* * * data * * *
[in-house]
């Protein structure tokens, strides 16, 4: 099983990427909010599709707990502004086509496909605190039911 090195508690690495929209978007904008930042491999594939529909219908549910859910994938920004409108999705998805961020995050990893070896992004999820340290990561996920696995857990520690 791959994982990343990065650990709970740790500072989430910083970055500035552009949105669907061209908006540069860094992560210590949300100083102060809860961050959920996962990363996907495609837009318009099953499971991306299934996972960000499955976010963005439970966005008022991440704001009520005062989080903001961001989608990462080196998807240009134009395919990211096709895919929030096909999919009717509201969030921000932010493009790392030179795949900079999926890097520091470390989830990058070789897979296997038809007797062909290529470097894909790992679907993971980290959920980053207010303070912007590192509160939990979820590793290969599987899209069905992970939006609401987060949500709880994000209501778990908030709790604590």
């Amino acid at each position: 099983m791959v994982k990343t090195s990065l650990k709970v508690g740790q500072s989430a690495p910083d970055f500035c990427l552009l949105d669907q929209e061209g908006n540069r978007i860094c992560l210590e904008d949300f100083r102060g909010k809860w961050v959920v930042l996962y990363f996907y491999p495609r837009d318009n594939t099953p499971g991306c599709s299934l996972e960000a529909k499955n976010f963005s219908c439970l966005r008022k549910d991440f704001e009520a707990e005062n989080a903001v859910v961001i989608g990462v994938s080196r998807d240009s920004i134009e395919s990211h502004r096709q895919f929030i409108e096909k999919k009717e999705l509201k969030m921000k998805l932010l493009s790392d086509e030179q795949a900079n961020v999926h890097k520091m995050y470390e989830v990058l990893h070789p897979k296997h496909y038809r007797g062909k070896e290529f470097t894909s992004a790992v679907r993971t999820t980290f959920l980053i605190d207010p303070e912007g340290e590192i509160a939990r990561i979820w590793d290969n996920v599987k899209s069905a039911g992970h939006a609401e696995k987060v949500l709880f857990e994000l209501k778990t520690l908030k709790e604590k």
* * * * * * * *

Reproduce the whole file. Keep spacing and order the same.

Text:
[in-house]
């Protein structure tokens, strides 16, 4: 099983990427909010599709707990502004086509496909605190039911 090195508690690495929209978007904008930042491999594939529909219908549910859910994938920004409108999705998805961020995050990893070896992004999820340290990561996920696995857990520690 791959994982990343990065650990709970740790500072989430910083970055500035552009949105669907061209908006540069860094992560210590949300100083102060809860961050959920996962990363996907495609837009318009099953499971991306299934996972960000499955976010963005439970966005008022991440704001009520005062989080903001961001989608990462080196998807240009134009395919990211096709895919929030096909999919009717509201969030921000932010493009790392030179795949900079999926890097520091470390989830990058070789897979296997038809007797062909290529470097894909790992679907993971980290959920980053207010303070912007590192509160939990979820590793290969599987899209069905992970939006609401987060949500709880994000209501778990908030709790604590």
């Amino acid at each position: 099983m791959v994982k990343t090195s990065l650990k709970v508690g740790q500072s989430a690495p910083d970055f500035c990427l552009l949105d669907q929209e061209g908006n540069r978007i860094c992560l210590e904008d949300f100083r102060g909010k809860w961050v959920v930042l996962y990363f996907y491999p495609r837009d318009n594939t099953p499971g991306c599709s299934l996972e960000a529909k499955n976010f963005s219908c439970l966005r008022k549910d991440f704001e009520a707990e005062n989080a903001v859910v961001i989608g990462v994938s080196r998807d240009s920004i134009e395919s990211h502004r096709q895919f929030i409108e096909k999919k009717e999705l509201k969030m921000k998805l932010l493009s790392d086509e030179q795949a900079n961020v999926h890097k520091m995050y470390e989830v990058l990893h070789p897979k296997h496909y038809r007797g062909k070896e290529f470097t894909s992004a790992v679907r993971t999820t980290f959920l980053i605190d207010p303070e912007g340290e590192i509160a939990r990561i979820w590793d290969n996920v599987k899209s069905a039911g992970h939006a609401e696995k987060v949500l709880f857990e994000l209501k778990t520690l908030k709790e604590k």